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Paul Borelli Named 'History Hero'

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The man who literally surrounds himself with Parkersburg's history recently was recognized by the West Virginia Division of Culture and History for his efforts.

Paul Borelli, who runs Art Craft Studio on Market Street in Parkersburg, was one of nearly 50 people recently recognized as "History Heroes."

Groups and organizations that help preserve and disseminate West Virginia's history and historical resources have been recognized with the awards for more than a decade.

"History Heroes are individuals who go beyond the call of duty to ensure the success of local history, genealogy, preservation and museum organizations," said Division of Culture and History Deputy Commissioner Caryn Gresham. "Their combined work makes a statement most deserving of this statewide public recognition."

Borelli, 85, was been recognized as one of The State Journal's 55 Good Things About West Virginia in 2008, and he regularly speaks to the Wood County Historical Preservation Society.

Borelli keeps more than 750 framed, black and white, 8x10 prints that tell about 70 years of Parkersburg's history hung corner to corner on the peg walls of his shop.

He's amassed the photos and negatives since 1960, becoming the unofficial repository of Parkersburg's history, with about 8,000 negatives kept in storage. Borelli orders reprints of the photos for anyone who stops by and finds one or a few they like.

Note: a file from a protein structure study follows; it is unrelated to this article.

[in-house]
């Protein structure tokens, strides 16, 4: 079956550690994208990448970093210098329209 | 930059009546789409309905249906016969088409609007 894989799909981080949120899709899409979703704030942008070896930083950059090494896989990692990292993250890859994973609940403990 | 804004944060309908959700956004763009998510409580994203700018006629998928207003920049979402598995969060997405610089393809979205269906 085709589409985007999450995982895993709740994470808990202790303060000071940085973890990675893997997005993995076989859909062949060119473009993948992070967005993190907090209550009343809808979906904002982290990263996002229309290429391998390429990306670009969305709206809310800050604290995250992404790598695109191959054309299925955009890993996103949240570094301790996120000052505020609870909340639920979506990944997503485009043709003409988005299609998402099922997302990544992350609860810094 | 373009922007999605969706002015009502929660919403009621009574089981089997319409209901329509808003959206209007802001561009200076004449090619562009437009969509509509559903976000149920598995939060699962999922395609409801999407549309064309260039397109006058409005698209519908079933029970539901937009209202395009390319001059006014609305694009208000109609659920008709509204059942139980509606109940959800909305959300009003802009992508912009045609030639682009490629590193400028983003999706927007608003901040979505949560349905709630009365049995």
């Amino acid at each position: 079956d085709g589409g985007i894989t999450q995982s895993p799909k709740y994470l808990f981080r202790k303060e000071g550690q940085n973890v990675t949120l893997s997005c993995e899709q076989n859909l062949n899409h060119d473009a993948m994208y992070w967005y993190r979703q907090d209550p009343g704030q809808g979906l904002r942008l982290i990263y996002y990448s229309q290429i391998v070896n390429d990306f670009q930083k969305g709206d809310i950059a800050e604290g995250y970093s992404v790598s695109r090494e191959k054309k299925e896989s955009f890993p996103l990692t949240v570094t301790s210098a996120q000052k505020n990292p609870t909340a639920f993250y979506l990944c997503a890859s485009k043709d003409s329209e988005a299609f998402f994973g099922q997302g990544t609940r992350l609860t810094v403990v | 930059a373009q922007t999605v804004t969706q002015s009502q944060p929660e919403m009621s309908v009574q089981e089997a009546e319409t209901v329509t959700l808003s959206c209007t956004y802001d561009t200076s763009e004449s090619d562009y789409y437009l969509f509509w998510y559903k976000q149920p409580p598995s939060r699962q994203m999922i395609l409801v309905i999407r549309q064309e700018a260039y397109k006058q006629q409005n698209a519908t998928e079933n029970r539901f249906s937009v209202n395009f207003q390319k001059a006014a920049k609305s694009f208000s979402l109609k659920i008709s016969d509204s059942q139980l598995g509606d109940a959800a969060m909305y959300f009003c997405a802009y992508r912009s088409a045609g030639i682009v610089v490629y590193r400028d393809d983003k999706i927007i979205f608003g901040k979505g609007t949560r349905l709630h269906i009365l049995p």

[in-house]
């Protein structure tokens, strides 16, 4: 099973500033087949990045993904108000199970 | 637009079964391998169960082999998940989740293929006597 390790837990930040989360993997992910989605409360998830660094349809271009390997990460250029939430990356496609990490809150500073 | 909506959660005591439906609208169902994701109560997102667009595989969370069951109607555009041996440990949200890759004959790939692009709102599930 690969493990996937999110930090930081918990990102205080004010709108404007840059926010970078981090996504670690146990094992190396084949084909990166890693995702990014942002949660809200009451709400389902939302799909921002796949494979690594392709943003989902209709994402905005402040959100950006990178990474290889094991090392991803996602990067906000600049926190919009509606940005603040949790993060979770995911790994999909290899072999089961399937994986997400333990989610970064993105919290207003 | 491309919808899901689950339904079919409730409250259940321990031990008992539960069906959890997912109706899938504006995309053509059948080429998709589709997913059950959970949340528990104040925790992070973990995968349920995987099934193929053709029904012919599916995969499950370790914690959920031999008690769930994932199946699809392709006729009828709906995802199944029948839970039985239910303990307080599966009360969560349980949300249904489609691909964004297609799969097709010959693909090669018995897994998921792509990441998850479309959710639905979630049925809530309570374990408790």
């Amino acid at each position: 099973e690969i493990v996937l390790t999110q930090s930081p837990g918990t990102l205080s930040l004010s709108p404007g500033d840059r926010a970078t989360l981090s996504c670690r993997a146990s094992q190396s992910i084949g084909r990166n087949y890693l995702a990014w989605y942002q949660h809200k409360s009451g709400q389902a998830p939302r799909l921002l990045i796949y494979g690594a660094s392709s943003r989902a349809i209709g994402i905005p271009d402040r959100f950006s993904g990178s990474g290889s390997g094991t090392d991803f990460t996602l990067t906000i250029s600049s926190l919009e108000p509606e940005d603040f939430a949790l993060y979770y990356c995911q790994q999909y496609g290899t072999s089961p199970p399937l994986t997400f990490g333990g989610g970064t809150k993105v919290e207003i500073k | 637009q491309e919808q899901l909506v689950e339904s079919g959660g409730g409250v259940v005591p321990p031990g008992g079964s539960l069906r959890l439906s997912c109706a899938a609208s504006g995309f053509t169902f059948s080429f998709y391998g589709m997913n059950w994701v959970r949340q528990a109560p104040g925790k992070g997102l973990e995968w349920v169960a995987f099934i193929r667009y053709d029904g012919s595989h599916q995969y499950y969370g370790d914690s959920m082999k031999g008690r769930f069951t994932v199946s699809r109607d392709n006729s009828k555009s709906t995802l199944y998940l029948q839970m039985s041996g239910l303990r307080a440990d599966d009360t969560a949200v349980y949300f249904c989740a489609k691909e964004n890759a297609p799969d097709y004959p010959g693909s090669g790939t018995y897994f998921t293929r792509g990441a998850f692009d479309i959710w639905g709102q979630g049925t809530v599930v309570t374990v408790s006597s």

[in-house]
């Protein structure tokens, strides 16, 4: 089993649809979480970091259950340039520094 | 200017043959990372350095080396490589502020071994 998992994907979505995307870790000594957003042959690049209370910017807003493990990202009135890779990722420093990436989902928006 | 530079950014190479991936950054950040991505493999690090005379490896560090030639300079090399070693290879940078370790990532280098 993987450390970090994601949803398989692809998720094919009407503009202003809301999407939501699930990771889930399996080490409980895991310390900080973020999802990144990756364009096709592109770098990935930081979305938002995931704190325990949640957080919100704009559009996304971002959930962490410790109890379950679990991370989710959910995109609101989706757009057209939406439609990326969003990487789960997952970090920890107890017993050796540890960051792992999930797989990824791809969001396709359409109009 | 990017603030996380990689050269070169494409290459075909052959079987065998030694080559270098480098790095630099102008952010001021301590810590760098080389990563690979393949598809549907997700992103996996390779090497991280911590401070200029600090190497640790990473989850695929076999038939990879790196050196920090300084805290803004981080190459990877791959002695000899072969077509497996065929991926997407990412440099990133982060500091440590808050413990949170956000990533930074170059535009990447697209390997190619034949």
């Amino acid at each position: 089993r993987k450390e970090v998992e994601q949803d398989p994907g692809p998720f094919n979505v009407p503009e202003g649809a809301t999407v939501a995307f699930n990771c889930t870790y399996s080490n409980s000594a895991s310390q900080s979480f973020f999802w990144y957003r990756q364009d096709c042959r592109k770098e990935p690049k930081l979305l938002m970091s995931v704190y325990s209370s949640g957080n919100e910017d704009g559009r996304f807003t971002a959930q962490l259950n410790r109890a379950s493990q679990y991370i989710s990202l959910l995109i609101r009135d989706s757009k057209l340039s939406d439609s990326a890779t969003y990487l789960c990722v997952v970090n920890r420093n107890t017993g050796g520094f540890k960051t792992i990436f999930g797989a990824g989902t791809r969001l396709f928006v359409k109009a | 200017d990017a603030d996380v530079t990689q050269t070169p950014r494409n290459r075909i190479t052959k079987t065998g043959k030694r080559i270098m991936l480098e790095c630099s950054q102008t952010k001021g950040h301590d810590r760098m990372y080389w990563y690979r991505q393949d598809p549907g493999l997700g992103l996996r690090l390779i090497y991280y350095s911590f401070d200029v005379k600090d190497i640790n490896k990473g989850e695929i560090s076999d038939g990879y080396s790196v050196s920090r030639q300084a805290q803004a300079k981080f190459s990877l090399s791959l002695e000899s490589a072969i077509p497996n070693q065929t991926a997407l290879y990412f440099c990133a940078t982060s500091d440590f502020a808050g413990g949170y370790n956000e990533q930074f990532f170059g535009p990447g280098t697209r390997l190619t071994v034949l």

His gift to Parkersburg comes both from his organization and his memory bank.

Borelli keeps massive, three-ring notebooks that detail what he's got. So if a person would like a picture of, say, First Presbyterian Church, Borelli goes to his "bibles," then looks under the "F" to lead him to the church and any negatives depicting it.

For the details the picture doesn't show, Borelli has tales to tell for filling in countless blanks. And he believes in making history live through those photos and memories.

Borelli has said he believes in keeping the photos the way he does rather than entrusting them to a museum because families have given him their generations of memories when patriarchs pass.

He has called his business a "big responsibility," and said his biggest concern is making sure Parkersburg's history isn't left "in a box somewhere."

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